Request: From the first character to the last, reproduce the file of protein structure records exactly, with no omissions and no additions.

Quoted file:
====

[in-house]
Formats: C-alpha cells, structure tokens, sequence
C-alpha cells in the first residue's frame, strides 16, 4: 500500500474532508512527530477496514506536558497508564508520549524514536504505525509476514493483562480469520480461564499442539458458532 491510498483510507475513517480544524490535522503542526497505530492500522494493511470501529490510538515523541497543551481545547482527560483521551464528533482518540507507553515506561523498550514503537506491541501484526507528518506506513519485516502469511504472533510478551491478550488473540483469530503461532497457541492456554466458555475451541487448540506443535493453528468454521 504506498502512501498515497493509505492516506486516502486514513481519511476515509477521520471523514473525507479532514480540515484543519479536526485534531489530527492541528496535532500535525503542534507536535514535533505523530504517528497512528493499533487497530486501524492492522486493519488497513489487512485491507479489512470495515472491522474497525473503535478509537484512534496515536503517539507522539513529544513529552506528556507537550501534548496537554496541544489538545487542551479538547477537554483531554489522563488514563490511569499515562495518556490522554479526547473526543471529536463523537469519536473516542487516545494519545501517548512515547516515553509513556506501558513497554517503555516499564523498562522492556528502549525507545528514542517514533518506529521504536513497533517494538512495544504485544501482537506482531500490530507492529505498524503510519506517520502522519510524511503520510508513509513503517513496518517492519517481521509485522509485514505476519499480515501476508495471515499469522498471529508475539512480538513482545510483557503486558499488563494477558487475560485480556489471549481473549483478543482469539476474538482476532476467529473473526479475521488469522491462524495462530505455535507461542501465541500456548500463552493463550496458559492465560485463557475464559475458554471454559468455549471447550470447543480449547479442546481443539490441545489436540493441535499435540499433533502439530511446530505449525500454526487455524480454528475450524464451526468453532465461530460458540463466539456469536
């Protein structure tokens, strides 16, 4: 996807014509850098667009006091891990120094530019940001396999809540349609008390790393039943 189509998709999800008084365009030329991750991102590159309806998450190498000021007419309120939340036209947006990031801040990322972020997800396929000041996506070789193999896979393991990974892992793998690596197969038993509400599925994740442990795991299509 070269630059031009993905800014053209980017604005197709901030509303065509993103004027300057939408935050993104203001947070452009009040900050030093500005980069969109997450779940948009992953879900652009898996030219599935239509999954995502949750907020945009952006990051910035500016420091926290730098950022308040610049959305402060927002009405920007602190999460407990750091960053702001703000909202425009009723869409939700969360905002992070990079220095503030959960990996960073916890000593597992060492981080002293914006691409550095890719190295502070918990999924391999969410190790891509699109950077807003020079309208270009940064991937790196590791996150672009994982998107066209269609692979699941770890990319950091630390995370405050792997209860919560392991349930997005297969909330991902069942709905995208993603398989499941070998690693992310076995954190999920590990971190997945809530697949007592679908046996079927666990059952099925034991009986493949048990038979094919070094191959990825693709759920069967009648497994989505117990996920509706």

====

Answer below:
[in-house]
Formats: C-alpha cells, structure tokens, sequence
C-alpha cells in the first residue's frame, strides 16, 4: 500500500474532508512527530477496514506536558497508564508520549524514536504505525509476514493483562480469520480461564499442539458458532 491510498483510507475513517480544524490535522503542526497505530492500522494493511470501529490510538515523541497543551481545547482527560483521551464528533482518540507507553515506561523498550514503537506491541501484526507528518506506513519485516502469511504472533510478551491478550488473540483469530503461532497457541492456554466458555475451541487448540506443535493453528468454521 504506498502512501498515497493509505492516506486516502486514513481519511476515509477521520471523514473525507479532514480540515484543519479536526485534531489530527492541528496535532500535525503542534507536535514535533505523530504517528497512528493499533487497530486501524492492522486493519488497513489487512485491507479489512470495515472491522474497525473503535478509537484512534496515536503517539507522539513529544513529552506528556507537550501534548496537554496541544489538545487542551479538547477537554483531554489522563488514563490511569499515562495518556490522554479526547473526543471529536463523537469519536473516542487516545494519545501517548512515547516515553509513556506501558513497554517503555516499564523498562522492556528502549525507545528514542517514533518506529521504536513497533517494538512495544504485544501482537506482531500490530507492529505498524503510519506517520502522519510524511503520510508513509513503517513496518517492519517481521509485522509485514505476519499480515501476508495471515499469522498471529508475539512480538513482545510483557503486558499488563494477558487475560485480556489471549481473549483478543482469539476474538482476532476467529473473526479475521488469522491462524495462530505455535507461542501465541500456548500463552493463550496458559492465560485463557475464559475458554471454559468455549471447550470447543480449547479442546481443539490441545489436540493441535499435540499433533502439530511446530505449525500454526487455524480454528475450524464451526468453532465461530460458540463466539456469536
């Protein structure tokens, strides 16, 4: 996807014509850098667009006091891990120094530019940001396999809540349609008390790393039943 189509998709999800008084365009030329991750991102590159309806998450190498000021007419309120939340036209947006990031801040990322972020997800396929000041996506070789193999896979393991990974892992793998690596197969038993509400599925994740442990795991299509 070269630059031009993905800014053209980017604005197709901030509303065509993103004027300057939408935050993104203001947070452009009040900050030093500005980069969109997450779940948009992953879900652009898996030219599935239509999954995502949750907020945009952006990051910035500016420091926290730098950022308040610049959305402060927002009405920007602190999460407990750091960053702001703000909202425009009723869409939700969360905002992070990079220095503030959960990996960073916890000593597992060492981080002293914006691409550095890719190295502070918990999924391999969410190790891509699109950077807003020079309208270009940064991937790196590791996150672009994982998107066209269609692979699941770890990319950091630390995370405050792997209860919560392991349930997005297969909330991902069942709905995208993603398989499941070998690693992310076995954190999920590990971190997945809530697949007592679908046996079927666990059952099925034991009986493949048990038979094919070094191959990825693709759920069967009648497994989505117990996920509706």